In this small example, the sums work out perfectly, but working with the actual class, things would get a little messier. Dahl and Ladlow ran multiple tests using a standard Swarthmore class size on both their system and on a program they coded to approximate the current system, and the results were dramatic.
Using a measurement based on the standard deviation of sums, they came up with an “unfairness quotient” for each system. The current system received a quotient of 120, and the proposed system a quotient of 45, cutting the “spread” of housing situations to a third of what it was before. Another measurement they used was the greatest difference of sums. In the current system, it is possible for one student to have three numbers that, summed together, are 600 places better than the numbers received by the student with the lowest sum. In Dahl and Ladlow’s system, this spread was reduced to only 300 places.
When they presented their work to the Housing Committe on Monday, the committee unanimously voted to “proceed with something new,” whether that be Dahl and Ladlow’s system as is or their system with some change. “They’re still debating some unfairness issues,” explained Dahl. “With the potential to change the system, they want to change everything at once.”
The most important of these issues is the “blocking penalty” that sophomores currently receive when they are automatically placed into first cohort for blocking. Even sophomores who use low numbers to pick into a low-demand block such as the ones in Roberts are placed into the first cohort, and there is debate over whether or not this is fair. What is the purpose of the blocking penalty? Students exchange living with their friends and avoiding the stress of the sophomore lottery for worse numbers over the next two years. Currently, juniors do not receive a blocking penalty; after sophomore year, there is nothing you can do to change your senior number. Should this be the case?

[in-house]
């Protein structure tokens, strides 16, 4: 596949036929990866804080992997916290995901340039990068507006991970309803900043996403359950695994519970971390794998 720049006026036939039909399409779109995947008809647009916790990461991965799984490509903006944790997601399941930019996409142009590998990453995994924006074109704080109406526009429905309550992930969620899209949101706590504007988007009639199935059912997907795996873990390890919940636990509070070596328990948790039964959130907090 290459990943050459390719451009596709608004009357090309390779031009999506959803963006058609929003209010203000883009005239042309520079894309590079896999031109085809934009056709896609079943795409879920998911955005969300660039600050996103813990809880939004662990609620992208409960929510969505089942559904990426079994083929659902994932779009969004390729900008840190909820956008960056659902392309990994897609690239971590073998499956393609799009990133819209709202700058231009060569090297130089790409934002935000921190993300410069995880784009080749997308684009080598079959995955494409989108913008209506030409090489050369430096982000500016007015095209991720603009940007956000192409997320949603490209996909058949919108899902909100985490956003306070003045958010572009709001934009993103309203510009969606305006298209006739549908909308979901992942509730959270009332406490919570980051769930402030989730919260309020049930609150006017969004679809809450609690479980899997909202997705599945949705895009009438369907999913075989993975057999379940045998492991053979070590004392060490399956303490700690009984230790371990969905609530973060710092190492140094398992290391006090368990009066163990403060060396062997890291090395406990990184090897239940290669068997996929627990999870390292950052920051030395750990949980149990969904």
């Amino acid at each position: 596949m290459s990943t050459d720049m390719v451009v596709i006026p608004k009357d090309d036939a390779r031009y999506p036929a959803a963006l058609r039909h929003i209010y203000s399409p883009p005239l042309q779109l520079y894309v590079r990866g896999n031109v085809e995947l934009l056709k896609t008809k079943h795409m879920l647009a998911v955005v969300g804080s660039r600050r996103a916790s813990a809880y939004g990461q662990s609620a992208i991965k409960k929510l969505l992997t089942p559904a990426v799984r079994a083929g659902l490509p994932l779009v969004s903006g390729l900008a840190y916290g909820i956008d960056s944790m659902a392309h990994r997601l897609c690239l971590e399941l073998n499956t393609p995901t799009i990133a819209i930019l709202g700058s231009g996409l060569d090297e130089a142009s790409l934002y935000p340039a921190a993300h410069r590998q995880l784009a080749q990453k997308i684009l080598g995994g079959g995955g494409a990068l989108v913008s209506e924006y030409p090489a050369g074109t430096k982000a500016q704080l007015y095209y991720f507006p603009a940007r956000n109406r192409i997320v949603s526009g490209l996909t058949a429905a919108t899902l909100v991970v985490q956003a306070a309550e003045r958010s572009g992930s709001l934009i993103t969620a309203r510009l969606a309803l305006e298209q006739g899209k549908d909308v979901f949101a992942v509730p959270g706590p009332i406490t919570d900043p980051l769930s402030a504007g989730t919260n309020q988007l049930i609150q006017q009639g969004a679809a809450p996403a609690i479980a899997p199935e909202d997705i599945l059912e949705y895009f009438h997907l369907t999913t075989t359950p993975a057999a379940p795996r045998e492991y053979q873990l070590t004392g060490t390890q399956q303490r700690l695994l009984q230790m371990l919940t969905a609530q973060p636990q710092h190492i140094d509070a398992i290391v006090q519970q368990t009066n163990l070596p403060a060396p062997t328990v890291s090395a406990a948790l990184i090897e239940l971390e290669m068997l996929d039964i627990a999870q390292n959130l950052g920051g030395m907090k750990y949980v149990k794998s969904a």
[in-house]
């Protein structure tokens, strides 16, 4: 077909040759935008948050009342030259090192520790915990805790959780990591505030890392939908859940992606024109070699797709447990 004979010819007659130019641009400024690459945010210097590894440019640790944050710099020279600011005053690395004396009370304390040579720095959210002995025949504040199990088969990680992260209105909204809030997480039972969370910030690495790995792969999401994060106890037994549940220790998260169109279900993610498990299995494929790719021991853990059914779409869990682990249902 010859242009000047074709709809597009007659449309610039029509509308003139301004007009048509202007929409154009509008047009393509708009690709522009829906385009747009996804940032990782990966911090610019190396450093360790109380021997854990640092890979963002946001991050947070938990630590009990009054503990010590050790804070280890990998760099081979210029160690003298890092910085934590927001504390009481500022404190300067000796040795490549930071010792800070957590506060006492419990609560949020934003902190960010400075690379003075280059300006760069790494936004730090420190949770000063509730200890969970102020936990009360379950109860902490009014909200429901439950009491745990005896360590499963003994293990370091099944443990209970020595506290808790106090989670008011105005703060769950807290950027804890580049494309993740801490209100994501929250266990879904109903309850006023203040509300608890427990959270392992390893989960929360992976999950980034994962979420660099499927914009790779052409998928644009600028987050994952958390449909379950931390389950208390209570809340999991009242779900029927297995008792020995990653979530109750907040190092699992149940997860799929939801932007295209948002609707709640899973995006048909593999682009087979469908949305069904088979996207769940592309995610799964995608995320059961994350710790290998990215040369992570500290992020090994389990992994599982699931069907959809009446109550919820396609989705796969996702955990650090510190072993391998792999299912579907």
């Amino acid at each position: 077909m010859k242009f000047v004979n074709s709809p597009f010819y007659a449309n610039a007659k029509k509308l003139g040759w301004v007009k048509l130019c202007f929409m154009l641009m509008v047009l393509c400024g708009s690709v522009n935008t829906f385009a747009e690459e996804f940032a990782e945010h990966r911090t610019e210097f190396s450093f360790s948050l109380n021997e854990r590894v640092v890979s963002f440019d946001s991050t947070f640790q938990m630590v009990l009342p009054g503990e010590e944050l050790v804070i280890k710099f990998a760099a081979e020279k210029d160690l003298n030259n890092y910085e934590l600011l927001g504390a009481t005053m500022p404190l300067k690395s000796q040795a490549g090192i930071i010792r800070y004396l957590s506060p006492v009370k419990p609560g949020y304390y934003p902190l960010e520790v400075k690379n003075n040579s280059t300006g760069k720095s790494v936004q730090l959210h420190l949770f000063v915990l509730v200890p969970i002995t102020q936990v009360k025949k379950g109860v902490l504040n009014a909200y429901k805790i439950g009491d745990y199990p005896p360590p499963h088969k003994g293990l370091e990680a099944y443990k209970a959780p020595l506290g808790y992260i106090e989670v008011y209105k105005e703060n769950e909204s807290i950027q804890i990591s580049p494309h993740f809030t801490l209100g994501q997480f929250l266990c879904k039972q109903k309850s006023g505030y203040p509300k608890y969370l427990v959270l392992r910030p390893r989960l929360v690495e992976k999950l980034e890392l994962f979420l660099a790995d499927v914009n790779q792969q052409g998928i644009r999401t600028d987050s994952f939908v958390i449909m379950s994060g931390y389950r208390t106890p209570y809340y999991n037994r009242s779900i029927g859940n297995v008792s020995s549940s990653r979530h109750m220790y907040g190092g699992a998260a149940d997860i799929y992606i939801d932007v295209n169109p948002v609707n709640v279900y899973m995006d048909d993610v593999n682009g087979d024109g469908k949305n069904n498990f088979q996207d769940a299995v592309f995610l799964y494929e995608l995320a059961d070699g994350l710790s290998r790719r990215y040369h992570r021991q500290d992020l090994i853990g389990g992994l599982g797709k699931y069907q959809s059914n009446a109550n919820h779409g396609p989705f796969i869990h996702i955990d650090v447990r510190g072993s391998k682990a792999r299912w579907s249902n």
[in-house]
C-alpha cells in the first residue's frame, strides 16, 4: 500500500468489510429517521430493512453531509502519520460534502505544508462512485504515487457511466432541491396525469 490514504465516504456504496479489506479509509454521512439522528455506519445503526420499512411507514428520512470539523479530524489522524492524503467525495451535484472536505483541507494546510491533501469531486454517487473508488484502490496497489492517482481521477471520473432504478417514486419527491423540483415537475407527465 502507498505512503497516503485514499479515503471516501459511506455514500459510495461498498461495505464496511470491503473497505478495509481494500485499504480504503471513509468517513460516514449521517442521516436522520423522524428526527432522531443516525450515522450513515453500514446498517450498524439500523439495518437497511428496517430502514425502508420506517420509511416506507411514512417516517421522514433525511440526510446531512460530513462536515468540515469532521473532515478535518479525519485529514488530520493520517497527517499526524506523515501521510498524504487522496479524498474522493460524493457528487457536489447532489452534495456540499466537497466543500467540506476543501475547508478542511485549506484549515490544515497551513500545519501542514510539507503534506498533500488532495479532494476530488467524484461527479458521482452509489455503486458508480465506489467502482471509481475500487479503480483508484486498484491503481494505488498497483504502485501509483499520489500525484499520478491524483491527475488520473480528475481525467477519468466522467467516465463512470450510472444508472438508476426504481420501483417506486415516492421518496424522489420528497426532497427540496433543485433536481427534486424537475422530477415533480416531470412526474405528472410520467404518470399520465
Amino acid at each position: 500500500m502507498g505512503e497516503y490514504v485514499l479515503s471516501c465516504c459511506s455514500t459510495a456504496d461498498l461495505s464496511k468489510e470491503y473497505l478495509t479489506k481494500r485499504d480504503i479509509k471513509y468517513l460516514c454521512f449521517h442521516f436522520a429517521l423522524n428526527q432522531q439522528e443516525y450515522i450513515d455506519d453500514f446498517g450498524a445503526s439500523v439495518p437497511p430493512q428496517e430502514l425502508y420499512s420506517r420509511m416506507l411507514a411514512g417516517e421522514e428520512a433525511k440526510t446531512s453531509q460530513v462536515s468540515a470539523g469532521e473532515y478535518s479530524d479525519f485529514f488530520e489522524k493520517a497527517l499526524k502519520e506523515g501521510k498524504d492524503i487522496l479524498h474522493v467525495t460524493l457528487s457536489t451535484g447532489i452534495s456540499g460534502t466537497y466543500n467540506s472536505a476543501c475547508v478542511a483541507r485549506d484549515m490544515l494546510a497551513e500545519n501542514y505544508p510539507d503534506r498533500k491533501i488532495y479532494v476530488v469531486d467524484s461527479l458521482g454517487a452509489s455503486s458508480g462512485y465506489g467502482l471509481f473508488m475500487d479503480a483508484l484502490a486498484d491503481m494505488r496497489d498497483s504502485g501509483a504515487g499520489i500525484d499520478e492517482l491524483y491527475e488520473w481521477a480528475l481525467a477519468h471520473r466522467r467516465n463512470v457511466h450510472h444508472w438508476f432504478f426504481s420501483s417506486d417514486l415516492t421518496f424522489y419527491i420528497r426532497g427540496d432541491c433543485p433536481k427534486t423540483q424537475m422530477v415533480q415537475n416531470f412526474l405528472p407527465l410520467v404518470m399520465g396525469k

Dahl and Ladlow’s system does not automatically place blocking sophomores at the top of the list, but rather assigns them a “constant penalty” that bumps the number they picked on to a number that is approximately one-third of the class higher. Therefore, if you and your friends had the lowest four numbers in the sophomore housing lottery, but managed to get a block in Strath Haven with those numbers, your sophomore number would be relatively low instead of necessarily in the top third of the class. It does not give a blocking penalty for juniors.
Housing Committee will continue to debate what exactly they want from a new system, but they expressed a definite desire to change the system as it is now. “Our system reduces the spread of housing situations,” said Dahl, “and considering the effect that housing has on your experience here, I think it’s very useful.”
Dahl and Ladlow hope to have a new system in place for the Class of 2010 during this year’s lottery. The Class of 2008 will miss out on the benefits of whatever new system is put into place. They have already gone through two lotteries, and Dahl explained that using the system for the senior year lottery alone “just wouldn’t be worthwhile.” The Class of 2009 may or may not benefit from the new system; Ladlow explained that as a member of the Class of 2009, “I would personally like to have it used for our class, but our real priority is creating a system for the Class of 2010 and beyond.”